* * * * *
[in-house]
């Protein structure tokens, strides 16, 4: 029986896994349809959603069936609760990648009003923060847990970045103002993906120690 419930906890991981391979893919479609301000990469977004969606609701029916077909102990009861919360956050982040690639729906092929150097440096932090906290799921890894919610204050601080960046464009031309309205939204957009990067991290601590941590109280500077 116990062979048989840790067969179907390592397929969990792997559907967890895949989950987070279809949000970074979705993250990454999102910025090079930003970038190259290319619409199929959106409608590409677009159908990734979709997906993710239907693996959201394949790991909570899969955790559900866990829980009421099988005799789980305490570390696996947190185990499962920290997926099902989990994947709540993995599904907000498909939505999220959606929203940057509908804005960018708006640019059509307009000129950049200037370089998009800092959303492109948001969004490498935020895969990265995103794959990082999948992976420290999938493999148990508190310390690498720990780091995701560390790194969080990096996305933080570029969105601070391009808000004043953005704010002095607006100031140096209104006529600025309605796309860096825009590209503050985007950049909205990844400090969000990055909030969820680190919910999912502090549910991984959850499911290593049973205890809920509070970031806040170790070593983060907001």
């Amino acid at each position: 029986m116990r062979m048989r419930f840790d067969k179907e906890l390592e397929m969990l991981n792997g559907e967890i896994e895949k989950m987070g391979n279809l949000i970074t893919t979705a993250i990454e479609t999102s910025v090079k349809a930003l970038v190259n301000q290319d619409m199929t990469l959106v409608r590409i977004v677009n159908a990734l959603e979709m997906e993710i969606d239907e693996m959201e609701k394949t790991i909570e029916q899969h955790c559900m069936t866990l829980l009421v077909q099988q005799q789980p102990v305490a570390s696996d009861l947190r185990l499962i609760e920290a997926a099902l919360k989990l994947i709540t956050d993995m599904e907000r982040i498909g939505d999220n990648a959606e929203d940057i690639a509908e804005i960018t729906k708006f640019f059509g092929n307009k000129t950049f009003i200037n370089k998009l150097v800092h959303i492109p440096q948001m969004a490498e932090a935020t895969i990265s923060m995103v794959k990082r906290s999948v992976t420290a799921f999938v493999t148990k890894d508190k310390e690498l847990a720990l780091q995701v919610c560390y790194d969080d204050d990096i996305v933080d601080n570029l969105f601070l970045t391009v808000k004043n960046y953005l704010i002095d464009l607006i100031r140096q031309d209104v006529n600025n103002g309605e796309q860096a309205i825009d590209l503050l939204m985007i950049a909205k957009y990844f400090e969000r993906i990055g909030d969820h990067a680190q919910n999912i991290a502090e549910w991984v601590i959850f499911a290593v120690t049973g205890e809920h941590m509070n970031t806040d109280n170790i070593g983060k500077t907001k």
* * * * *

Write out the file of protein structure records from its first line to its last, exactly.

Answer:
[in-house]
């Protein structure tokens, strides 16, 4: 029986896994349809959603069936609760990648009003923060847990970045103002993906120690 419930906890991981391979893919479609301000990469977004969606609701029916077909102990009861919360956050982040690639729906092929150097440096932090906290799921890894919610204050601080960046464009031309309205939204957009990067991290601590941590109280500077 116990062979048989840790067969179907390592397929969990792997559907967890895949989950987070279809949000970074979705993250990454999102910025090079930003970038190259290319619409199929959106409608590409677009159908990734979709997906993710239907693996959201394949790991909570899969955790559900866990829980009421099988005799789980305490570390696996947190185990499962920290997926099902989990994947709540993995599904907000498909939505999220959606929203940057509908804005960018708006640019059509307009000129950049200037370089998009800092959303492109948001969004490498935020895969990265995103794959990082999948992976420290999938493999148990508190310390690498720990780091995701560390790194969080990096996305933080570029969105601070391009808000004043953005704010002095607006100031140096209104006529600025309605796309860096825009590209503050985007950049909205990844400090969000990055909030969820680190919910999912502090549910991984959850499911290593049973205890809920509070970031806040170790070593983060907001």
């Amino acid at each position: 029986m116990r062979m048989r419930f840790d067969k179907e906890l390592e397929m969990l991981n792997g559907e967890i896994e895949k989950m987070g391979n279809l949000i970074t893919t979705a993250i990454e479609t999102s910025v090079k349809a930003l970038v190259n301000q290319d619409m199929t990469l959106v409608r590409i977004v677009n159908a990734l959603e979709m997906e993710i969606d239907e693996m959201e609701k394949t790991i909570e029916q899969h955790c559900m069936t866990l829980l009421v077909q099988q005799q789980p102990v305490a570390s696996d009861l947190r185990l499962i609760e920290a997926a099902l919360k989990l994947i709540t956050d993995m599904e907000r982040i498909g939505d999220n990648a959606e929203d940057i690639a509908e804005i960018t729906k708006f640019f059509g092929n307009k000129t950049f009003i200037n370089k998009l150097v800092h959303i492109p440096q948001m969004a490498e932090a935020t895969i990265s923060m995103v794959k990082r906290s999948v992976t420290a799921f999938v493999t148990k890894d508190k310390e690498l847990a720990l780091q995701v919610c560390y790194d969080d204050d990096i996305v933080d601080n570029l969105f601070l970045t391009v808000k004043n960046y953005l704010i002095d464009l607006i100031r140096q031309d209104v006529n600025n103002g309605e796309q860096a309205i825009d590209l503050l939204m985007i950049a909205k957009y990844f400090e969000r993906i990055g909030d969820h990067a680190q919910n999912i991290a502090e549910w991984v601590i959850f499911a290593v120690t049973g205890e809920h941590m509070n970031t806040d109280n170790i070593g983060k500077t907001k």